John Arthur ("Jack") Johnson (March 31, 1878 – June 10, 1946), nicknamed the “Galveston Giant”, was an American boxer, the first black world heavyweight boxing champion (1908-1915).
Johnson was born in Galveston, Texas, the third child and first son of Henry and Tina "Tiny" Johnson, former slaves who worked at blue-collar jobs to raise six children and taught them how to read and write. Jack Johnson had just five years of formal schooling. Johnson's father was born a slave in Tennessee. He dropped out of school after five or six years of education, to get a job.
Read more about Jack Johnson, free from When the Ship Comes In. Professional boxing career
Johnson's boxing style was very distinctive. He developed a more patient approach than was customary in that day: playing defensively, waiting for a mistake, and then capitalizing on it. Johnson always began a bout cautiously, slowly building up over the rounds into a more aggressive fighter. He often fought to punish his opponents rather than knock them out, endlessly avoiding their blows and striking with swift counters. He always gave the impression of having much more to offer and, if pushed, he could punch powerfully.
Johnson's style was very effective, but it was criticized in the press as being cowardly and devious. By contrast, World Heavyweight Champion "Gentleman" Jim Corbett, who was white, had used many of the same techniques a decade earlier, and was praised by the press as "the cleverest man in boxing".
By 1902, Johnson had won at least 50 fights against both white and black opponents. Johnson won his first title on February 3, 1903, beating "Denver" Ed Martin over 20 rounds for the World Colored Heavyweight Championship. His efforts to win the full title were thwarted, as world heavyweight champion James J. Jeffries refused to face him then. Black and white boxers could meet in other competitions, but the world heavyweight championship was off limits to them. However, Johnson did fight former champion Bob Fitzsimmons in July 1907, and knocked him out in two rounds.
Johnson finally won the world heavyweight title on December 26, 1908, when he fought the Canadian world champion Tommy Burns in Sydney, after stalking Burns around the world for two years and taunting him in the press for a match. The fight lasted fourteen rounds before being stopped by the police in front of over 20,000 spectators. The title was awarded to Johnson on a referee's decision as a T.K.O, but he had clearly beaten the champion. Johnson constantly mocked both Burns and his ringside crew, while receiving every kind of racial and other slur from them and members of the crowd. Every time Burns was about to go down, Johnson would hold him up, beating an already helpless man.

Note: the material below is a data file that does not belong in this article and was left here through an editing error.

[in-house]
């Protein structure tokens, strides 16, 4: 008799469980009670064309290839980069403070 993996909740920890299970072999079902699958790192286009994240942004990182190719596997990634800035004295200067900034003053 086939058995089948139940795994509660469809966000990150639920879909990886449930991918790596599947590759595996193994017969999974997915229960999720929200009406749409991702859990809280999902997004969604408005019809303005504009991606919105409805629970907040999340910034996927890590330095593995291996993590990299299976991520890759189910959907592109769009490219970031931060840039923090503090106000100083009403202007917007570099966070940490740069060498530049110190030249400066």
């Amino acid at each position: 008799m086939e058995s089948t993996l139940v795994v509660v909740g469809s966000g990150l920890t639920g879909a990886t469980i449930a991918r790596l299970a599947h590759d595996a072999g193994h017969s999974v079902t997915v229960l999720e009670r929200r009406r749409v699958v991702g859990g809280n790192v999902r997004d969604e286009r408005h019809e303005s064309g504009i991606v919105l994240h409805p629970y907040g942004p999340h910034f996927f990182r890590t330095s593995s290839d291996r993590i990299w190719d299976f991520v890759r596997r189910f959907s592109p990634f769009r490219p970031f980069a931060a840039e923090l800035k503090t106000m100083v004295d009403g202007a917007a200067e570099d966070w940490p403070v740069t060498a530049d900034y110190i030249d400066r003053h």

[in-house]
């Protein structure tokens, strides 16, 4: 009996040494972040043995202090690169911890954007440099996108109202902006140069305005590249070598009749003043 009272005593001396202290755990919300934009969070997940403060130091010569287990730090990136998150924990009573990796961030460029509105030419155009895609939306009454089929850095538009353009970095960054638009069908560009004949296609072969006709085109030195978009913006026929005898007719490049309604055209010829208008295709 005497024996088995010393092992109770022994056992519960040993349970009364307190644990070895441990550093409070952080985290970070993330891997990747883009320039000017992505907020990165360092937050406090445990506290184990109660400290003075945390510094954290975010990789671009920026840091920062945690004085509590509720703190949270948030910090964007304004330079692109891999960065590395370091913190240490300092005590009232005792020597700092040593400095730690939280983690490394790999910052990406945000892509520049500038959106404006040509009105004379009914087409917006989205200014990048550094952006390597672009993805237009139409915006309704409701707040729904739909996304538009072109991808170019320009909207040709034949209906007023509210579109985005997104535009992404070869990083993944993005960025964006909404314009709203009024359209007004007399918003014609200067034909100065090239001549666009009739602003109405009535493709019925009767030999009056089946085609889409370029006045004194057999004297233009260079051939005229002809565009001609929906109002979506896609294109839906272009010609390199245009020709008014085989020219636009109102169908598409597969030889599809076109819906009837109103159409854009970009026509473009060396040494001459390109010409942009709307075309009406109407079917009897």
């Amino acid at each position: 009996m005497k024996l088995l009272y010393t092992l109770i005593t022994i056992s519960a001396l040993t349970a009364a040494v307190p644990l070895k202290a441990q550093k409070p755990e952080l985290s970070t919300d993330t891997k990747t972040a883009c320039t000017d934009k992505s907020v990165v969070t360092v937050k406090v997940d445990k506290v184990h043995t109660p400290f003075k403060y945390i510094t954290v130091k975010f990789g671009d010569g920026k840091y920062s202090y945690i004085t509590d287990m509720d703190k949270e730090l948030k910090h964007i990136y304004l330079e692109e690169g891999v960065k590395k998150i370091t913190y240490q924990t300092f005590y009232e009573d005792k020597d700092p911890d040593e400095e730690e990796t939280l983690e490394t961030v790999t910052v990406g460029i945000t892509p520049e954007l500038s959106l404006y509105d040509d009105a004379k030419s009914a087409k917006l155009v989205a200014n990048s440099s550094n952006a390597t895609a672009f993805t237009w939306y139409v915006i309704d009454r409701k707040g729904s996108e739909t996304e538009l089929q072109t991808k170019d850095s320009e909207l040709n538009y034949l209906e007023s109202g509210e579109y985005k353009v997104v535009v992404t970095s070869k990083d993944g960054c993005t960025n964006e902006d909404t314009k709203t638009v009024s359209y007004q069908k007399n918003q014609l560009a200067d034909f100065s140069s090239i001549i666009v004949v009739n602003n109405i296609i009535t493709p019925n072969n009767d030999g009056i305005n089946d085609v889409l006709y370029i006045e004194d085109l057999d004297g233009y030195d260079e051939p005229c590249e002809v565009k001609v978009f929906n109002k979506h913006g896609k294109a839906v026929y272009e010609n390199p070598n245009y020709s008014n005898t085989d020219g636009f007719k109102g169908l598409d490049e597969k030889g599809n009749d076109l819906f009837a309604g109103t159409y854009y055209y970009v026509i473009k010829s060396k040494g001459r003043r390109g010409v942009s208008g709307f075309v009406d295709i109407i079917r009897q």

After Johnson's victory over Burns, racial animosity among whites ran so deep that Jack London called out for a "Great White Hope" to take the title away from Johnson. As title holder, Johnson thus had to face a series of fighters billed by boxing promoters as "great white hopes", often in exhibition matches. In 1909, he beat Frank Moran, Tony Ross, Al Kaufman, and the middleweight champion Stanley Ketchel. The match with Ketchel was keenly fought by both men until the 12th and last round, when Ketchel threw a right to Johnson's head, knocking him down. Slowly regaining his feet, Johnson threw a straight to Ketchel's jaw, knocking him out, along with some of his teeth, several of which "supposedly" were embedded in Johnson's glove. His fight with Philadelphia Jack O'Brien was a disappointing one for Johnson: though weighing 205 pounds (93 kg) to O'Brien's 161 pounds (73 kg), he could only achieve a six-round draw with the great middleweight.
The "Fight of the Century"
In 1910, former undefeated heavyweight champion James J. Jeffries came out of retirement and said, "I feel obligated to the sporting public at least to make an effort to reclaim the heavyweight championship for the white race. . . . I should step into the ring again and demonstrate that a white man is king of them all."Jeffries had not fought in six years and had to lose weight to get back to his championship fighting weight.
The fight took place on July 4, 1910 in front of 20,000 people, at a ring built just for the occasion in downtown Reno, Nevada. Johnson proved stronger and more nimble than Jeffries. In the 15th round, after Jeffries had been knocked down twice for the first time in his career, his people called it quits to prevent Johnson from knocking him out.
The "Fight of the Century" earned Johnson $65,000 and silenced the critics, who had belittled Johnson's previous victory over Tommy Burns as "empty," claiming that Burns was a false champion since Jeffries had retired undefeated.
Riots and aftermath
The outcome of the fight triggered race riots that evening — the Fourth of July — all across the United States, from Texas and Colorado to New York and Washington, D.C. Johnson's victory over Jeffries had dashed white dreams of finding a "great white hope" to defeat him. Many whites felt humiliated by the defeat of Jeffries.
Blacks, on the other hand, were jubilant, and celebrated Johnson's great victory as a victory for racial advancement. Black poet William Waring Cuney later highlighted the black reaction to the fight in his poem "My Lord, What a Morning". Around the country, blacks held spontaneous parades and gathered in prayer meetings.
Some "riots" were simply blacks celebrating in the streets. In certain cities, like Chicago, the police did not disturb the celebrations. But in other cities, the police and angry white citizens tried to subdue the revelers. Police interrupted several attempted lynchings. In all, "riots" occurred in more than 25 states and 50 cities. About 23 blacks and two whites died in the riots, and hundreds more were injured.
Film of the bout
A number of leading American film companies joined forces to shoot footage of the Jeffries-Johnson fight and turn it into a feature-length documentary film, at the cost of $250,000. The film was distributed widely in the U.S. and was exhibited internationally as well. As a result, Congress banned prizefight films from 1912 until 1940. In 2005, the film of the Jeffries-Johnson "Fight of the Century" was entered into the United States National Film Registry as being worthy of preservation.